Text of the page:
RRR 38 Doctor Who: The Sensorites, Doctor Who: The Reign of Terror

By Roy Mathur, on 2014-04-27, at 20:44:38 to 21:10:00 BST, for Roy's Rocket Radio, Listen

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Doctor Who: The Sensorites

Broadcast: 20 June - 1 August 1964
Writer: Peter R. Newman
Director: Mervyn Pinfield (1-4), Frank Cox (5-6)
Producer: Verity Lambert
Cast: William Hartnell as the Doctor, Carole Ann Ford as Susan Foreman, Jacqueline Hill as Barbara Wright and William Russell as Ian Chesterton (companions).

Synopsis: they land inside a spaceship from the future with an, apparently, dead human crew. When the crew are revived it turns out that they are in an ongoing conflict with some aliens called the Sensorites from a nearby planet called the Sense Sphere. There is a conflict over a valuable mineral (molybdenum) that the aliens' planet is rich with.

The Doctor later visits the Sense Sphere and, while helping reverse a mystery illness, discovers that the cause is an earlier human survey team a fighting a dirty chemical war with the aliens.

My view: as the Daleks seem to resemble the Nazis, in this adventure the humans seem to represent a western colonial power ripping off a less powerful country. Interesting that Doctor Who seems to be talking about quite grown-up and important questions within the format of what is ostensibly SciFi escapism. Interesting also that this British drama seems highly critical of the, only recently deceased, British Empire itself. I think the most telling easter egg/hint is that the aliens have a caste system, not unlike India. Not good thing, of course, but a strong and very obvious shove to tell the audience that this story is really about the evils of colonialism.

Good story, good sets, and proper sci-fi! Nice one!

Doctor Who: The Reign of Terror

Broadcast: 8 August to 12 September 1964
Writer: Dennis Spooner
Director: Henric Hirsch
Producer: Verity Lambert
Cast: William Hartnell as the Doctor, Carole Ann Ford as Susan Foreman, Jacqueline Hill as Barbara Wright and William Russell as Ian Chesterton (companions).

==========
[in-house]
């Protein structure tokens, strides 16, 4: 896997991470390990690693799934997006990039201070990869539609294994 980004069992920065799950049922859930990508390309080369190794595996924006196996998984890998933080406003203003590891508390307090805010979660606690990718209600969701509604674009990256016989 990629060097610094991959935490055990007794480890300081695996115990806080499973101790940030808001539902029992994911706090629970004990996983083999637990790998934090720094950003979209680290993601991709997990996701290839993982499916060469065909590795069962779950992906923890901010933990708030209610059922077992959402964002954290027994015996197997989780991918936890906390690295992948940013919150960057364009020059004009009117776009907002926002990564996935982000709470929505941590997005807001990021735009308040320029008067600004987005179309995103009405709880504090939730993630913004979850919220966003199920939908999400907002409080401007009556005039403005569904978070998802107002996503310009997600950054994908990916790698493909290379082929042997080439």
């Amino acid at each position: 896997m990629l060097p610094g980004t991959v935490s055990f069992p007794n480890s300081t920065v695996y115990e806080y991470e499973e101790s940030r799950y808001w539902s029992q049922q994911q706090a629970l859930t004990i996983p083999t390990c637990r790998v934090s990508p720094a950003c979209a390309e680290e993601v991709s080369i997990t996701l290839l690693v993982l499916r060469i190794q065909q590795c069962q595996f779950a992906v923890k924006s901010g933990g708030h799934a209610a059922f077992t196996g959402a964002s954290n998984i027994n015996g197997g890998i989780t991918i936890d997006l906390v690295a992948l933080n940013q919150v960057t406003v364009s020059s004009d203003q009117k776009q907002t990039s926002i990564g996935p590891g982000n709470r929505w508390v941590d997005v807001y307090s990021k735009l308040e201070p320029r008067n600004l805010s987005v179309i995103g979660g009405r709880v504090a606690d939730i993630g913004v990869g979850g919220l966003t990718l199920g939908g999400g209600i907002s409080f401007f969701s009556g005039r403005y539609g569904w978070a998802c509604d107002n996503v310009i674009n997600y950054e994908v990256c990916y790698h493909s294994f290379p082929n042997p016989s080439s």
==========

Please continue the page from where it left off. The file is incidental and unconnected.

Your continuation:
Synopsis: the Doctor, unpredictable as always, says that he is finallly fed up of Ian and Barbara, wants rid of them, and returns them home to Earth.

Not entirely confident of the Doctor's abilities they ask him to accompany them outside, to check that they are really back in their own time and location. Of course, they are not! Turns out that they are in the Doctor's favourite period of Earth's history; the Reign of Terror during the French Revolution!

After the group, not including the Doctor who is believed dead, are captured, imprisoned, and threatened with Madam Guillotine, it is up to the Doctor to rescue them. Through a series of adventures through revolutionary France, which includes meeting many well known figures from history, such as Maximilien Marie Isidore de Robespierre and a young Napoléon Bonaparte, he eventually manages to do this and they all continue together in the TARDIS.

My view: this final drama of series one is another historical drama and pretty good, as Doctor Who costume dramas go, particularly because we see the Doctor coping quite well for a supposedly doddering old man. In fact, there is one scene in which the Doctor clocks a chain gang boss right over the head with a hoe. He doesn't hold back on the swing either, he really let's the bloke have it good and proper!

A good end to the first series.

I'm also starting to think that Carole Ann Ford, who plays Barbara, must have friends in the Beeb's costume department because her outfits always look great. Or, at least, have done so since The Aztecs story that we talked about last week.

Veronica Mars (2014)

This came out on limited release last month after a successful Kickstarter by fans to bring out a movie of the show; a teen detective, highschool drama.

Veronica, now almost a hotshot city lawyer, returns to the small, corrupt town of Neptune to help a friend accused of murder. And we're back into reunion territory here, with many of the old characters popping up and Veronica getting sucked back into the town she'd left so long ago.

There are funny moments with nods to shows of similar audience demographic, like Buffy, when a character says that the town really is built on a hell mouth, as well as a nice little self-parodying segment with James Franco playing himself.

But all-in-all very standard fare strongly reminiscent of the old show's soap. I read online that the movie suffered from "design-by-committee" (that is, fans), rather than finding it's own voice, which is unfortunate because I think there was a good movie in there; somewhere.

Personally, I think the photography and editing could have been a little more imaginative with some Michael Mann-like glitz and Nolanesque Memento-like flash-back editing. I'm reminded of the X-Files movie, which also seemed just like extended episode of the TV series.

It also ends a bit depressingly too! Oh, but ending on a positive note, We Used To Be Friends by The Dandy Warhols is the featured in the end credits.

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